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From the author of Purchasing or Renting Names

Purchasing or Renting Names

Not all email promotions are sent to existing customers. Many customers supplement their opt-in emailings with mailings designed to solicit business from new customers.

Now, this type of mailing isn’t exactly opt-in—but, if done correctly, isn’t exactly unsolicited either. Let me explain.

When you want to solicit new customers via email, you need to locate a list of consumers who have agreed to receive mailings from another company and also agreed for that company to share their names with other organizations. This typically takes the form of a "would you like to receive special offers from our partners" sort of option, which a surprising number of people check. Names gathered in this fashion can be sold or rented to other companies—which is where you get all those new names to solicit.

This use of names and addresses from people who opted in at another site is called co-registration, and it’s widely used by online marketers. Co-registration can be effective if you choose your partners carefully—that is, if you share names from a site that has a similar demographic to yours. You’ll get less successful results if you use a random list of names. (Although that random list will probably cost list than a more targeted list.)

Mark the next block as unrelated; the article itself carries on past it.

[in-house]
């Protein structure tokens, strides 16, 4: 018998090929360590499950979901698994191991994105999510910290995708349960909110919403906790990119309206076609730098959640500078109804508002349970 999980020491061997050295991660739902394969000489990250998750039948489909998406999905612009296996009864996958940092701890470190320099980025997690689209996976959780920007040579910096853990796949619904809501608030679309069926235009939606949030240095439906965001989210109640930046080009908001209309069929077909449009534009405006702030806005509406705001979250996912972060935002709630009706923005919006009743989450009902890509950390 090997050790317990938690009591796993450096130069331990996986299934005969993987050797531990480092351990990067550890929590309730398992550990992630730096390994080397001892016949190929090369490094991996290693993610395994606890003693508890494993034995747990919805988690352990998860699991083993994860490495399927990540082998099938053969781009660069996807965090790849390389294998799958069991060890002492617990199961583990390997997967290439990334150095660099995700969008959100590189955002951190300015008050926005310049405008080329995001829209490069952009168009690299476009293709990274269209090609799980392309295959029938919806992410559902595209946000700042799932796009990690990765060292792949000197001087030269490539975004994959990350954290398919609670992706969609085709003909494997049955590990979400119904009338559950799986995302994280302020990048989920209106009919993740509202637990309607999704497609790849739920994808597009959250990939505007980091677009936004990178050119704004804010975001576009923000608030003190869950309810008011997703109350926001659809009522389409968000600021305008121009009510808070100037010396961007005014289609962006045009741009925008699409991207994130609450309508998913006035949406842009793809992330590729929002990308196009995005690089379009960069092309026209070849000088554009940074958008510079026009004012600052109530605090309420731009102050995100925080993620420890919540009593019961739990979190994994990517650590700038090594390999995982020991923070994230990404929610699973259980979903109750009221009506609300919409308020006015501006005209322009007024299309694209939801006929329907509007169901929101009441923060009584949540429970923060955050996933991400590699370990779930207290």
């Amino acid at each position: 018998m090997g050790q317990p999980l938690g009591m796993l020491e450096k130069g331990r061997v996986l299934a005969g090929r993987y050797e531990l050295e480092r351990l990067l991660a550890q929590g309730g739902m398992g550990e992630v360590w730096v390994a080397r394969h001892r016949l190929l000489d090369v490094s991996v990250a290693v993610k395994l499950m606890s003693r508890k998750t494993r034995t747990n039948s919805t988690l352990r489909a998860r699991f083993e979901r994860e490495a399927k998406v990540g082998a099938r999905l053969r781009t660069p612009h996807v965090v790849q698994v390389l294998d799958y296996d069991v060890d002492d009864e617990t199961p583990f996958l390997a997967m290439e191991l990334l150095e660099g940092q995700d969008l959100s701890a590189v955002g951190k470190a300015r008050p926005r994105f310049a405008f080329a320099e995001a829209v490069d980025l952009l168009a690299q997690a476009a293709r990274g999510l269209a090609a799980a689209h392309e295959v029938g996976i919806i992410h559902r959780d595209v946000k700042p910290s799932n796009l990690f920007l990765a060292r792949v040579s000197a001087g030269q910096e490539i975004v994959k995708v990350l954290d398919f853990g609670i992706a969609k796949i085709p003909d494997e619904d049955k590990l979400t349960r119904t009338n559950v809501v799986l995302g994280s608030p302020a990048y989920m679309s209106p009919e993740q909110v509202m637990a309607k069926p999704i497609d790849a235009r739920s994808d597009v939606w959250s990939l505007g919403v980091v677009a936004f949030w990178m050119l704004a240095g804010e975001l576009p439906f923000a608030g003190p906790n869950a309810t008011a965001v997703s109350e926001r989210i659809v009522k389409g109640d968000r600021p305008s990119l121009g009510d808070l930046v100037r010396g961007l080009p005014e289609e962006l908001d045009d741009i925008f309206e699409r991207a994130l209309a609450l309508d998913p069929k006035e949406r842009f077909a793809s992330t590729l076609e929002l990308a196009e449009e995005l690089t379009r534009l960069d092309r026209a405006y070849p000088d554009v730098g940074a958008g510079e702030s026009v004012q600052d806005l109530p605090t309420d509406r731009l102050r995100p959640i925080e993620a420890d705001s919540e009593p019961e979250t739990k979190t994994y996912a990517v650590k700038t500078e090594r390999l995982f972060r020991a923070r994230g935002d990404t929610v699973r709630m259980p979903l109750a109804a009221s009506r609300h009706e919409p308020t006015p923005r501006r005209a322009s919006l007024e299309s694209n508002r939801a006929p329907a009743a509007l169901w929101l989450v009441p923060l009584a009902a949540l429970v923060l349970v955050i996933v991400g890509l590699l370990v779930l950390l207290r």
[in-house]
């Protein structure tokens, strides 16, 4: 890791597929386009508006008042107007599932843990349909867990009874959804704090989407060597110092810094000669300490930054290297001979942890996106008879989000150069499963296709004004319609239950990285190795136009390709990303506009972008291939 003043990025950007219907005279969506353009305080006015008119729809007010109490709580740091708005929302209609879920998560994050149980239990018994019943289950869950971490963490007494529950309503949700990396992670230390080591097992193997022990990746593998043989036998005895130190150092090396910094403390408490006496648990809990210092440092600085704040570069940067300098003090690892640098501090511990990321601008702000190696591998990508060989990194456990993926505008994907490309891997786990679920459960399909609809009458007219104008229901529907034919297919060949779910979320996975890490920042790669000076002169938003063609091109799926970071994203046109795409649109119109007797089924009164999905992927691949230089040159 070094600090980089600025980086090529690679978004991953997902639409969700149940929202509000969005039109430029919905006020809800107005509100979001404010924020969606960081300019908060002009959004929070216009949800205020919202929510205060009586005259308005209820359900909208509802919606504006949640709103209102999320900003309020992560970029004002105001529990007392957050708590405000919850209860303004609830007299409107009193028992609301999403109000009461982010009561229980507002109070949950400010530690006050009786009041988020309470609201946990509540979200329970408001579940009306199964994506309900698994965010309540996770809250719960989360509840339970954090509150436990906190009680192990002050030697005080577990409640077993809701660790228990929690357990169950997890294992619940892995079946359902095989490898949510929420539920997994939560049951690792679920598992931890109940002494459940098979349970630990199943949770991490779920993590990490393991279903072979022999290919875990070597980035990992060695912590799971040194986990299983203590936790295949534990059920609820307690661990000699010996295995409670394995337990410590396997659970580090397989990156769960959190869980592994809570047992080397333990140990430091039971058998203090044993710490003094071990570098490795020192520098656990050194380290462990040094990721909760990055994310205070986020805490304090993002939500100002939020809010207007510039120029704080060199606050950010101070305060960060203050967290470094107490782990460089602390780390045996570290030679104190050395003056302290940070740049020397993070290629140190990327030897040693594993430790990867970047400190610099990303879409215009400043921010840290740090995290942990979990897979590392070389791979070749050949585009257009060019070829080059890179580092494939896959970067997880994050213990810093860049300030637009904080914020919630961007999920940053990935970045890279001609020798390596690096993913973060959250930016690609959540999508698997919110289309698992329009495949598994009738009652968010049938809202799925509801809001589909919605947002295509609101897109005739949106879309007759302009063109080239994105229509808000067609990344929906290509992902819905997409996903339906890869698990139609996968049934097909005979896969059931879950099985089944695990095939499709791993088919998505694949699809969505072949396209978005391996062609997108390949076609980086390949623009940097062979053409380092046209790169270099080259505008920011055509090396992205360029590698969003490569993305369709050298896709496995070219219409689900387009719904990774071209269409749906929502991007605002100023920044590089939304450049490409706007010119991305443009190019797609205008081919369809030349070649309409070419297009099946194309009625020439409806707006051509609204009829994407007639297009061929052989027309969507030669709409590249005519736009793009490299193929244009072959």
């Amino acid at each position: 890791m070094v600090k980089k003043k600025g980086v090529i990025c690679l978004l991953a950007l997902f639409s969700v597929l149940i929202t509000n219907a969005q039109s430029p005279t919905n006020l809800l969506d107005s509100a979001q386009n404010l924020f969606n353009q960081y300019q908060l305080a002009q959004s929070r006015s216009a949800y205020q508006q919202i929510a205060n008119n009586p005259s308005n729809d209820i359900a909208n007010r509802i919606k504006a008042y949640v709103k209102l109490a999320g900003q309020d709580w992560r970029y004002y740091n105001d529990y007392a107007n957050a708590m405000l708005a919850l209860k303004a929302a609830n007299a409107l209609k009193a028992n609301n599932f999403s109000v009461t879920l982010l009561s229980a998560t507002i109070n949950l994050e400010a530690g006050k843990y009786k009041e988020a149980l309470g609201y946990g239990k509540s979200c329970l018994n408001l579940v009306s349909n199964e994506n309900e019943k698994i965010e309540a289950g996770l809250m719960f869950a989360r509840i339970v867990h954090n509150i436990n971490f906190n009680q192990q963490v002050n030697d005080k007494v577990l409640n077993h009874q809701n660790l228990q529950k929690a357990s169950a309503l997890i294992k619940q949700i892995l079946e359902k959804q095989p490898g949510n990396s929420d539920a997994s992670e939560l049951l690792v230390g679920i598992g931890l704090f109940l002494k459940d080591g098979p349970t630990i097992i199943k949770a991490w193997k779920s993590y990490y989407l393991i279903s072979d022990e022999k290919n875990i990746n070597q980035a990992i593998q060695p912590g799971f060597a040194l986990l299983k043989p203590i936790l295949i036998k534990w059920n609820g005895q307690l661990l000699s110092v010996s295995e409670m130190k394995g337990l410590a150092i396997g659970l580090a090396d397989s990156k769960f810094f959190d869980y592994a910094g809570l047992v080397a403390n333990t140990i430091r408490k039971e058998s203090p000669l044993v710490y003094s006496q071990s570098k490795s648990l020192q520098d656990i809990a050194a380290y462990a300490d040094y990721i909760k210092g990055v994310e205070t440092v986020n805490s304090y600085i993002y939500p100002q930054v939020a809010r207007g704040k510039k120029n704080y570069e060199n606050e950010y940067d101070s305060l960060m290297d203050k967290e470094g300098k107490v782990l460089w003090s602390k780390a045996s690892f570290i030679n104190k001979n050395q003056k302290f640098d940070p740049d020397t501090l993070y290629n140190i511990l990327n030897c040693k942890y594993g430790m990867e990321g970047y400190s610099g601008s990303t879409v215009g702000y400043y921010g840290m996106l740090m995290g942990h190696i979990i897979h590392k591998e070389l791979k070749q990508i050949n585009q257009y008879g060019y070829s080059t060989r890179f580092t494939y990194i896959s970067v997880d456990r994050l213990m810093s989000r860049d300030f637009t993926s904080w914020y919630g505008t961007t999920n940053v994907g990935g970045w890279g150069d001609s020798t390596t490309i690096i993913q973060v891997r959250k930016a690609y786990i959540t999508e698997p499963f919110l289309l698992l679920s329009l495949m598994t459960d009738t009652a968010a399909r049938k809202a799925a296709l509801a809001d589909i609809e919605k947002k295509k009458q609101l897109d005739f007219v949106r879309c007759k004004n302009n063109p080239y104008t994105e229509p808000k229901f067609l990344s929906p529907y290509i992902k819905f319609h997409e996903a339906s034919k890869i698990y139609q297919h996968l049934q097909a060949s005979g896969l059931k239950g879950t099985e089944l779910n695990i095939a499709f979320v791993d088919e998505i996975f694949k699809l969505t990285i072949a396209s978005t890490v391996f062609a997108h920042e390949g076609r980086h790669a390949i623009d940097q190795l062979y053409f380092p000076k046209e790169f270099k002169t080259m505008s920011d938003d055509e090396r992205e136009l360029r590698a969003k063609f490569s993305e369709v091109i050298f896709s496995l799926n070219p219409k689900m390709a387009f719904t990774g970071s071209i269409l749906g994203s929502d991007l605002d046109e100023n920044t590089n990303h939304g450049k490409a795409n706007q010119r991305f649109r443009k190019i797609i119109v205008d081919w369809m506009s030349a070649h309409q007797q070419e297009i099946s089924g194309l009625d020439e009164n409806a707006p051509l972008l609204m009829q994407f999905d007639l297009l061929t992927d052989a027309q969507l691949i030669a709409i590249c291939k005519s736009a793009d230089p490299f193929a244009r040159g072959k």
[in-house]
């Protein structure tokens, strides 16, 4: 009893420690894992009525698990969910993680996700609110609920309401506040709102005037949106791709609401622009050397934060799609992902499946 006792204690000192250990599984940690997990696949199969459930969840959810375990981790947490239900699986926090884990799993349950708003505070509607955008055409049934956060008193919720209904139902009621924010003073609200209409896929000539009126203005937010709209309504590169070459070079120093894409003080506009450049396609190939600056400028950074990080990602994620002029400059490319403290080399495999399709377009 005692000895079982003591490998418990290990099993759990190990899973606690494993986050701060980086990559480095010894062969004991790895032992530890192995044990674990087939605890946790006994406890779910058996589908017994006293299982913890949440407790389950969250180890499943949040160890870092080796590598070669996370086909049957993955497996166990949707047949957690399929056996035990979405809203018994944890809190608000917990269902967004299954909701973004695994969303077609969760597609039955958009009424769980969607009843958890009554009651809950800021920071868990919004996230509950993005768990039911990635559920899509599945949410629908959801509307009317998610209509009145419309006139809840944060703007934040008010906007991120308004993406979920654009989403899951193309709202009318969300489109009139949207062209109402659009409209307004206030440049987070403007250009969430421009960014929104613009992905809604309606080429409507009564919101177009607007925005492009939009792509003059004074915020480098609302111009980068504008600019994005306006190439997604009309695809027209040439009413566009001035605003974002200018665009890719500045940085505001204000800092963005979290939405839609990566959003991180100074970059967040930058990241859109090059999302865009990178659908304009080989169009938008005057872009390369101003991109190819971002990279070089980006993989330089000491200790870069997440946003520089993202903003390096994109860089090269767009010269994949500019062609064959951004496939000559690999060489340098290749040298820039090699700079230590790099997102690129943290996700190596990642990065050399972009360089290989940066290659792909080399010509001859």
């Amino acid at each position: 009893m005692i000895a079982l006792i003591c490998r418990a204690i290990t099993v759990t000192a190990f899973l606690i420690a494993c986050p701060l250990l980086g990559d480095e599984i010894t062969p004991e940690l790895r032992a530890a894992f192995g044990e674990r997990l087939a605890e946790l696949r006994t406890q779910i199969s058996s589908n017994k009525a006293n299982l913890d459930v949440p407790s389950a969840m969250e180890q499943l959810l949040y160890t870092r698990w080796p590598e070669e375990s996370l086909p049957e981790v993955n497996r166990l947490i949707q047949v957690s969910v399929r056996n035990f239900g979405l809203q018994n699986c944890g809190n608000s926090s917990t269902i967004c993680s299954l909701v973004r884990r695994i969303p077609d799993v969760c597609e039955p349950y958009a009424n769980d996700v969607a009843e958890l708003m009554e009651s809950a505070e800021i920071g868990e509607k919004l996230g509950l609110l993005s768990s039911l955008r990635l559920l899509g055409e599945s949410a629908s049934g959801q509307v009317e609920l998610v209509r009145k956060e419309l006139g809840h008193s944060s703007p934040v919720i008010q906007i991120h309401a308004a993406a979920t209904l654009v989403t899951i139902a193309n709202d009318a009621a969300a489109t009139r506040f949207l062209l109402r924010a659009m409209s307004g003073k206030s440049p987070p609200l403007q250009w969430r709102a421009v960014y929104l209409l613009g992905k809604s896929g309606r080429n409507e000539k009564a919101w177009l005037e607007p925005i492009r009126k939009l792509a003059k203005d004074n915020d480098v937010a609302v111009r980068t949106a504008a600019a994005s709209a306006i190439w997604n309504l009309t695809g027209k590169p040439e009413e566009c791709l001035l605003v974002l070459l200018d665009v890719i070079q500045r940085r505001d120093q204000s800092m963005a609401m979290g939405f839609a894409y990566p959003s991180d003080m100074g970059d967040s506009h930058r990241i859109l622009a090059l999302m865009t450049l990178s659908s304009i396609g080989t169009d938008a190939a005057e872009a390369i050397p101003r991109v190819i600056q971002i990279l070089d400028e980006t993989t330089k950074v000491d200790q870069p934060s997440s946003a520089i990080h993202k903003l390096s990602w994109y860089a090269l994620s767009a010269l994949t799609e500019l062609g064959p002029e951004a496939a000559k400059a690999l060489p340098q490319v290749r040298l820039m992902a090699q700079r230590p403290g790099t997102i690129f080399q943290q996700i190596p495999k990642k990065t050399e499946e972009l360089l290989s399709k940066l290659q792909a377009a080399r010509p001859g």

You can send two types of mailings to these shared names:

  • One-time special offers, where you try to sell directly to recipients
  • Sign up offers, where you instead use the mailing to solicit recipients' approval for you to send them further mailings

Obviously, the first approach is likely to generate faster revenue than the second. The second approach, however, is probably the best for building a long-term mailing list You'll get a higher response rate when people don't have to buy anything.

Where do you find lists of names you can use in this fashion? There are lots of legitimate firms offering co-registration services, as well as many pseudo-spammers operating on the fringes. A good place to start is with the Email Sender and Provider Coalition (http://www.espcoalition.org); their website lists member firms who ascribe to the organization’s ethical practices.

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